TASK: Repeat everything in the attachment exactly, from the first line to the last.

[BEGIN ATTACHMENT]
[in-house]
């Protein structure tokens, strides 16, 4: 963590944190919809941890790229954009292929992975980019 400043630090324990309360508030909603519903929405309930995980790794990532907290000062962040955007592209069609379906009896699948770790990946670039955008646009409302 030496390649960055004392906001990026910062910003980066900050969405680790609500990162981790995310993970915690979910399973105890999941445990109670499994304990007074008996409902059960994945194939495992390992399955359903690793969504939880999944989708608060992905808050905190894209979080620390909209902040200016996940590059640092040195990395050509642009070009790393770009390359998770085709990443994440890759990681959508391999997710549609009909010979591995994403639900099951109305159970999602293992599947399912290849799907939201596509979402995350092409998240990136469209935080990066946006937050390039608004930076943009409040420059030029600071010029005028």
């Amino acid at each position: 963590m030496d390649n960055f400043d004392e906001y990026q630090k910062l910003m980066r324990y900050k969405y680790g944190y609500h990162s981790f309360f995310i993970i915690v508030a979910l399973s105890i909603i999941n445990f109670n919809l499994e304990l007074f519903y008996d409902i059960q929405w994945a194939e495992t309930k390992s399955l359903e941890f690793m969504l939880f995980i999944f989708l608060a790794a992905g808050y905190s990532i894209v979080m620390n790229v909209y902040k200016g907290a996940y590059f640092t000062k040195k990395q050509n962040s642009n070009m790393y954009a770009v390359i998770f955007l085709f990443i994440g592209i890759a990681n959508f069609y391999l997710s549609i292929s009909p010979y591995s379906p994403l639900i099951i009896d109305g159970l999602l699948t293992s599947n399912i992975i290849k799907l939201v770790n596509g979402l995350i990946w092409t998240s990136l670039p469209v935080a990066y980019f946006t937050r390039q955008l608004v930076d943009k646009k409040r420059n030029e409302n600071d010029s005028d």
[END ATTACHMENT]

[in-house]
């Protein structure tokens, strides 16, 4: 963590944190919809941890790229954009292929992975980019 400043630090324990309360508030909603519903929405309930995980790794990532907290000062962040955007592209069609379906009896699948770790990946670039955008646009409302 030496390649960055004392906001990026910062910003980066900050969405680790609500990162981790995310993970915690979910399973105890999941445990109670499994304990007074008996409902059960994945194939495992390992399955359903690793969504939880999944989708608060992905808050905190894209979080620390909209902040200016996940590059640092040195990395050509642009070009790393770009390359998770085709990443994440890759990681959508391999997710549609009909010979591995994403639900099951109305159970999602293992599947399912290849799907939201596509979402995350092409998240990136469209935080990066946006937050390039608004930076943009409040420059030029600071010029005028």
């Amino acid at each position: 963590m030496d390649n960055f400043d004392e906001y990026q630090k910062l910003m980066r324990y900050k969405y680790g944190y609500h990162s981790f309360f995310i993970i915690v508030a979910l399973s105890i909603i999941n445990f109670n919809l499994e304990l007074f519903y008996d409902i059960q929405w994945a194939e495992t309930k390992s399955l359903e941890f690793m969504l939880f995980i999944f989708l608060a790794a992905g808050y905190s990532i894209v979080m620390n790229v909209y902040k200016g907290a996940y590059f640092t000062k040195k990395q050509n962040s642009n070009m790393y954009a770009v390359i998770f955007l085709f990443i994440g592209i890759a990681n959508f069609y391999l997710s549609i292929s009909p010979y591995s379906p994403l639900i099951i009896d109305g159970l999602l699948t293992s599947n399912i992975i290849k799907l939201v770790n596509g979402l995350i990946w092409t998240s990136l670039p469209v935080a990066y980019f946006t937050r390039q955008l608004v930076d943009k646009k409040r420059n030029e409302n600071d010029s005028d």